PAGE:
ACS Issues Patient-Safety Statements on Preventing Retained Foreign Bodies After Surgery, Needlestick Injuries


CHICAGO -- With patient safety at the forefront of its efforts to safeguard the care of the surgical patient, the Board of Regents of the American College of Surgeons (ACS) at its June 2005 meeting approved two statements intended to augment current efforts to safeguard patients during surgical procedures. The first Statement on Prevention of Retained Foreign Bodies after Surgery strongly urges individual hospitals and healthcare organizations to take all reasonable measures to prevent the retention of foreign bodies in the surgical wound.

In the statement, the ACS offers guidelines for preventing such occurrences, including the encouragement of good communication among perioperative personnel and the consistent application of reliable and standardized processes of care. The statement also recommends efforts for preventing the retention of sponges, sharps, instruments and other items, which include counting procedures, wound exploration prior to closure of the surgical site, use of items that are X-ray detectable, and extensive documentation of the factors that affect the OR environment. Furthermore, the ACS concludes that "surgical facilities must provide resources to ensure that necessary equipment and personnel are available to support these perioperative surgical safety measures."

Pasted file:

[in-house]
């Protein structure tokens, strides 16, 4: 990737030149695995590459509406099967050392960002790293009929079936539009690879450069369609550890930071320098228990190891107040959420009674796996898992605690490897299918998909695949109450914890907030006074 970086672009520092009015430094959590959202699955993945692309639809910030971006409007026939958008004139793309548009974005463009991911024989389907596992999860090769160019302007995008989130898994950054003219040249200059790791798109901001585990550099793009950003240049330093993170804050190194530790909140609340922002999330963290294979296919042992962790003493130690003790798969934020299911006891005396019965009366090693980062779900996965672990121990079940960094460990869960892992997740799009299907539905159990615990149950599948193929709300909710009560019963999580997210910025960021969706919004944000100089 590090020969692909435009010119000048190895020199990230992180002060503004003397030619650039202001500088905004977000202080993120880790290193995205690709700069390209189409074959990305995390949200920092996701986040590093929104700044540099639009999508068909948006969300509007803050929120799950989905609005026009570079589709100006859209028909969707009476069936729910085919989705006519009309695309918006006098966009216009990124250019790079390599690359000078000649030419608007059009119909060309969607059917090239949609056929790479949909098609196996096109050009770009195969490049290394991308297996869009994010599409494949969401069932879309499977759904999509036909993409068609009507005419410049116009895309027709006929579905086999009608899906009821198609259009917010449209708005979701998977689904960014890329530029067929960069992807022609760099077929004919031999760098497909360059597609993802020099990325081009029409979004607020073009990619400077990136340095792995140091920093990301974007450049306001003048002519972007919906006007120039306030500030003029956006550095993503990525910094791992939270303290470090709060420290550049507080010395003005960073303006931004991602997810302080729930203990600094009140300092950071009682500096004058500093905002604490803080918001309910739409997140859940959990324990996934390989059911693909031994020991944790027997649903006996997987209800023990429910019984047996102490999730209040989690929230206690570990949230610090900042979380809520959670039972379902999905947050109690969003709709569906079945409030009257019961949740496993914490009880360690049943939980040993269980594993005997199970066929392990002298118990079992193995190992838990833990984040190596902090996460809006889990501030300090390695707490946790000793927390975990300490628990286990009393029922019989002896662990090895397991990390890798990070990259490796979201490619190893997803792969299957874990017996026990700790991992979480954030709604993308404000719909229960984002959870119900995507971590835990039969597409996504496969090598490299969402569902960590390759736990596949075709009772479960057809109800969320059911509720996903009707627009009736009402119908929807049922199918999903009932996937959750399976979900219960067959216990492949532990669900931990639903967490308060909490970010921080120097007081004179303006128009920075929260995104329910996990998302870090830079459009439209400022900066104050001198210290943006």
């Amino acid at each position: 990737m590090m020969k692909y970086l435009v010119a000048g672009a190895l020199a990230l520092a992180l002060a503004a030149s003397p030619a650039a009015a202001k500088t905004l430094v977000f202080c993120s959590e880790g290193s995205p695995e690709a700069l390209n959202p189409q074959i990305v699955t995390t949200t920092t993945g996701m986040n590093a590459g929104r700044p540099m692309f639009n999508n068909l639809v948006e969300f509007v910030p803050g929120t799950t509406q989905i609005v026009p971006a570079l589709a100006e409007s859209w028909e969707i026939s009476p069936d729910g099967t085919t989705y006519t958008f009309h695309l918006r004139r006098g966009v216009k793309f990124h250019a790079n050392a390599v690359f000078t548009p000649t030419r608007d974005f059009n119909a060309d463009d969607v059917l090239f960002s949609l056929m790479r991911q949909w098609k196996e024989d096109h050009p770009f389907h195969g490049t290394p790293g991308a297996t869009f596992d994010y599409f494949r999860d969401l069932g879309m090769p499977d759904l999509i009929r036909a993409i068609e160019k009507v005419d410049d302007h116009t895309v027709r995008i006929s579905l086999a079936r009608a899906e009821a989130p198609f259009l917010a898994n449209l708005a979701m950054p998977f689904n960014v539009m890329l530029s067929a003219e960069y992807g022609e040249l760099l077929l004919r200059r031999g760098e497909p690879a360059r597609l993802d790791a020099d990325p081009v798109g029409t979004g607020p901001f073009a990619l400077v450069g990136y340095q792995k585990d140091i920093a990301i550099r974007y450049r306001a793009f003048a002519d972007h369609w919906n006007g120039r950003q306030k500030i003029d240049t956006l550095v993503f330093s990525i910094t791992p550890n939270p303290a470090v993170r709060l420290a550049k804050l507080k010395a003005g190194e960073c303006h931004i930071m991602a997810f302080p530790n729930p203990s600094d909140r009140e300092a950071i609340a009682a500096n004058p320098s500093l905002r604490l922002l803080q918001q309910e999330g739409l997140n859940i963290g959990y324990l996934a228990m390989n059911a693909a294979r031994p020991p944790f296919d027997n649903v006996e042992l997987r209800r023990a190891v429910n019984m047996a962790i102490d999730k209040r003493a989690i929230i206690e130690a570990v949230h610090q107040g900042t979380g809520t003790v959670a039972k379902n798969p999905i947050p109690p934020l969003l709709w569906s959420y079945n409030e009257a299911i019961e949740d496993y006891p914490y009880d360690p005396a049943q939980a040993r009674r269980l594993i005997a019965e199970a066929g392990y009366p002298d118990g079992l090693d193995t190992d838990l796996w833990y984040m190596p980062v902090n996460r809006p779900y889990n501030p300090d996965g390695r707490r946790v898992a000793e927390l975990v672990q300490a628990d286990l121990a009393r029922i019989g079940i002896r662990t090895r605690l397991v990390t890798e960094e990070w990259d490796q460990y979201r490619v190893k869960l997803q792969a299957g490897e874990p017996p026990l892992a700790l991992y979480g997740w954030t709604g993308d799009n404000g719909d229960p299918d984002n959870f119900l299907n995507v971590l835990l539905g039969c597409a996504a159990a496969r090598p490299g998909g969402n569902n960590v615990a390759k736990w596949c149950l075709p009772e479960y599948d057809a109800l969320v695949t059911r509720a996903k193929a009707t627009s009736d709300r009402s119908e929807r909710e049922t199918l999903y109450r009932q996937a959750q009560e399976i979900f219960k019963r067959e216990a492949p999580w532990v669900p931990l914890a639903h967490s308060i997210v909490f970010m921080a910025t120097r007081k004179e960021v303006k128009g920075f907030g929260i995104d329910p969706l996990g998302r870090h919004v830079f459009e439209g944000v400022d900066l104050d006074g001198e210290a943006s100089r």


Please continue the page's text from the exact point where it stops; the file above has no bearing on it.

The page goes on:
The Statement on Blunt Suture Needles addresses the need for methods of reducing the rate of cuts and needlestick injuries that occur during operations. This statement explains that cuts and needlestick injuries happen in approximately one to 15 percent of all operations, with the most common cause of suture needle injury being the suturing of fascia, during which 59 percent of all suture needle injuries occur. Therefore, ACS believes that blunt suture needles should be available in various sizes and with a range of suture adequate for different surgical applications and that the use of blunt suture needles is an important factor in reducing or even eliminating a prevalent occupational hazard for surgeons.

Source: The American College of Surgeons

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